You can sell cash secured puts in an IRA at interactive brokers and others that offer that trading approval. You cannot borrow in an IRA, so you need the cash unencumbered in the account. Which is one reason shorter duration is better. Also the last month or two is when you get the most premium decay or whatever they call it

sleepydragon

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Re: Buffett/Berkshire - general news
« Reply #726 on: March 25, 2018, 03:19:19 PM »
You can sell cash secured puts in an IRA at interactive brokers and others that offer that trading approval. You cannot borrow in an IRA, so you need the cash unencumbered in the account. Which is one reason shorter duration is better. Also the last month or two is when you get the most premium decay or whatever they call it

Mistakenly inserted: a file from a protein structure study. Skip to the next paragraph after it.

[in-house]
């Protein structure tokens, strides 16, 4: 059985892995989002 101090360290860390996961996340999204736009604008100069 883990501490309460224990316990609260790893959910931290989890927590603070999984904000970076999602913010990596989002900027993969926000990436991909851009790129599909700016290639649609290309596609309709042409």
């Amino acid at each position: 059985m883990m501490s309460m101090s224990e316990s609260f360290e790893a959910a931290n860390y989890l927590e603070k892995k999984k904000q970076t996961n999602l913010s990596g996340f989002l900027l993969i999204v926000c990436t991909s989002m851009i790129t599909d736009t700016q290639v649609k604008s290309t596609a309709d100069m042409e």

I didn’t know this. Will ask my broker. Thanks!

boilermaker75

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Re: Buffett/Berkshire - general news
« Reply #727 on: March 26, 2018, 04:48:07 AM »
You can sell cash secured puts in an IRA at interactive brokers and others that offer that trading approval. You cannot borrow in an IRA, so you need the cash unencumbered in the account. Which is one reason shorter duration is better. Also the last month or two is when you get the most premium decay or whatever they call it

I suspect most, probably all, brokers would allow cash secured put trades in an IRA since it is an equivalent strategy to selling covered calls.

Although I have an IB account, my IRA is with Schwab and I do cash secured put trades in this IRA.

Dynamic

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Re: Buffett/Berkshire - general news
« Reply #728 on: March 26, 2018, 04:48:51 AM »
Berkshire Hathaway Says Knauf Made Offer for USG at $42 a Share

Quote
Berkshire Hathaway Inc. said Knauf entities earlier this month made a non-binding offer for USG Corp. at $42 a share, and the two held discussions on the proposed transaction.